Tuesday September 28, 2004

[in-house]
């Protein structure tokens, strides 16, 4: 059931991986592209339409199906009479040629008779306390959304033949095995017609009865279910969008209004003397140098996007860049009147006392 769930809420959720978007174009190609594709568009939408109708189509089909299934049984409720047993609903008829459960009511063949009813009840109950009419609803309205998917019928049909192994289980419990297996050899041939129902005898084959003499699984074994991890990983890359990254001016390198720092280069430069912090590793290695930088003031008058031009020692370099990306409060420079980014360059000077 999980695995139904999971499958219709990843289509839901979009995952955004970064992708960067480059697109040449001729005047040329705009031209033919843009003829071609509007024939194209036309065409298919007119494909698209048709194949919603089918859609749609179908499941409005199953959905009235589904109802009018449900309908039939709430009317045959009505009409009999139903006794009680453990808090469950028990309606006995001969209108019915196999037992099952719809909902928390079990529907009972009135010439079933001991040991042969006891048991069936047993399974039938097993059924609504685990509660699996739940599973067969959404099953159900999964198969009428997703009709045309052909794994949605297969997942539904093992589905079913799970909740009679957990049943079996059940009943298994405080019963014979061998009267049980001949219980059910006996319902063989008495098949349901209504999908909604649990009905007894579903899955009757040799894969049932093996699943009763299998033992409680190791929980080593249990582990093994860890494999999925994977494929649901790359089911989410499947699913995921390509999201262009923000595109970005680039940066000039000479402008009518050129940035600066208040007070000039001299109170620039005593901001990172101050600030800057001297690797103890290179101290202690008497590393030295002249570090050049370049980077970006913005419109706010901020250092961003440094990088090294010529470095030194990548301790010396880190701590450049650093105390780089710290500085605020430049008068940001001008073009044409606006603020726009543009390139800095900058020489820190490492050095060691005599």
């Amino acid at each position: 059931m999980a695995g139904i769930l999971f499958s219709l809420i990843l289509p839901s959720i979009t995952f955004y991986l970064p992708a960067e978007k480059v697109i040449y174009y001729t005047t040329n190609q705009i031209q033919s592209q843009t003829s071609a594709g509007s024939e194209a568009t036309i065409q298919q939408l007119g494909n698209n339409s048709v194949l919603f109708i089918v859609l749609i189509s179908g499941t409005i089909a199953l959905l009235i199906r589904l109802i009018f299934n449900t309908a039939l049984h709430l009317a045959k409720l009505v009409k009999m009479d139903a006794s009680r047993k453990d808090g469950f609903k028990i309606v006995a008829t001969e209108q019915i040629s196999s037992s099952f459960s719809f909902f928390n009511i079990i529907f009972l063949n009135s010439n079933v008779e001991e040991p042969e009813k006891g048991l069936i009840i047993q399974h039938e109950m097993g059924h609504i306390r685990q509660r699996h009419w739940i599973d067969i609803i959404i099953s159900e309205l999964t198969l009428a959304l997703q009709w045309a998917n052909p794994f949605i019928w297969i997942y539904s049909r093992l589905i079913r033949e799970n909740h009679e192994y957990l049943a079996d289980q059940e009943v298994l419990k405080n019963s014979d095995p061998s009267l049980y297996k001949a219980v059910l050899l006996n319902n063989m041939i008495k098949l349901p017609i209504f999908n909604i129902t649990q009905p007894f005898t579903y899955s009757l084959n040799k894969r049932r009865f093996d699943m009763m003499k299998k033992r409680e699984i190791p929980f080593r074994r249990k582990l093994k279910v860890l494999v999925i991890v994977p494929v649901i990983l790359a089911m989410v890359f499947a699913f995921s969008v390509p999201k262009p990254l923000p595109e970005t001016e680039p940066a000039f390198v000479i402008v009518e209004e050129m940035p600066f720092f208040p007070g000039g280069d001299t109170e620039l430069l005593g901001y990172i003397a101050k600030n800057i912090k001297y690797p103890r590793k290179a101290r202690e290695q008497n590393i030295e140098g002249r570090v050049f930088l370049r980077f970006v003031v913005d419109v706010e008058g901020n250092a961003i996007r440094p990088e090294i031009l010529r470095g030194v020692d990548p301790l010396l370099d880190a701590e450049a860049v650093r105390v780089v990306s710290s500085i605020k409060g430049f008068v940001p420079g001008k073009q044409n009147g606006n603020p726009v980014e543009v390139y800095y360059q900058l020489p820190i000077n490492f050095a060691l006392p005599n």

Sharpen your filleting skillsI can't remember how long ago it was that I stood in a restaurant, wearing a waiter's uniform with a black bow tie, filleting fish in front of customers. This memory loss has also afflicted my filleting skills, as I realised when faced recently with the task of tackling a couple of fine creatures using two new Victorinox filleting knives. Lucky I have a chef for a husband. The best tip in my revision lesson was that the more flexible the blade, the better the knife for small fish. This made the work on a king george whiting easier than I'd anticipated. The knife with the sturdier blade - better suited to larger fish with stronger bone structure - worked well on the firmer, meatier flathead. If you know what you're doing (or you're friendly with someone who does), these knives are a great addition to any kitchen. -- Hilary McNevinStockists of Victorinox Fibrox fish filleting knives include King of Knives stores; Cooks Corner, Collingwood; London & American Supplies, city; and The Essential Ingredient, Prahran. Rrp $34-$44.Small in size, big on qualitySmall things come in good parcels. Well, they do in this lunchbox from Prahran catering company Egg Unlimited. The glossy white box is neatly lined with a selection of eight miniature tarts, bagels, cakes and sandwiches. The smoked salmon and creme fraiche bagel was my favourite, closely followed by the oven-dried tomato and goat's cheese galette. There were also mini-bread chicken sandwiches, another wee bagel, a polenta tart, bite-sized chocolate cake and cheesecake. Intended for one person (generously) and designed for the boardroom, in-house meetings or for a girls' lunch at home, it also would be perfect for the Spring Racing Carnival. -- Leanne TolraEgg Deluxe Lunchbox, $18 each, minimum order four boxes. Vegetarian option available. Egg Unlimited, 21 St Edmonds Road, Prahran, phone 9510 6805.Brunswick's big butchersManager Fausto Negri can't say for sure that Nino's and Joe's in Brunswick is the largest butcher's shop in Melbourne, but from his cheeky smile you can assume he's quietly confident. In sparkling new premises just a few doors down from the shop where they served loyal Brunswick customers for more than 30 years, the new Nino's and Joe's is big enough to cater to half the suburb, and on Saturday mornings they often do. While the old shop offered visceral pleasure to those who enjoyed the theatre of knives flashing as staff diced, minced and filleted right in front of their eyes, customers can take comfort from the fact that the ancient scarred chopping tables from up the road are still in use, even if the new counter tops hide some of the action. The store will also be offering some new lines over the coming months, but the butcher's famous pork sausages and West Australian capocollo (a dried beef similar to prosciutto) won't be going anywhere. "No one makes pork sausages like we do," Negri says with pride. -- Justine CostiganNino's and Joe's Meats, 317 Victoria Street, Brunswick, phone 9380 2081.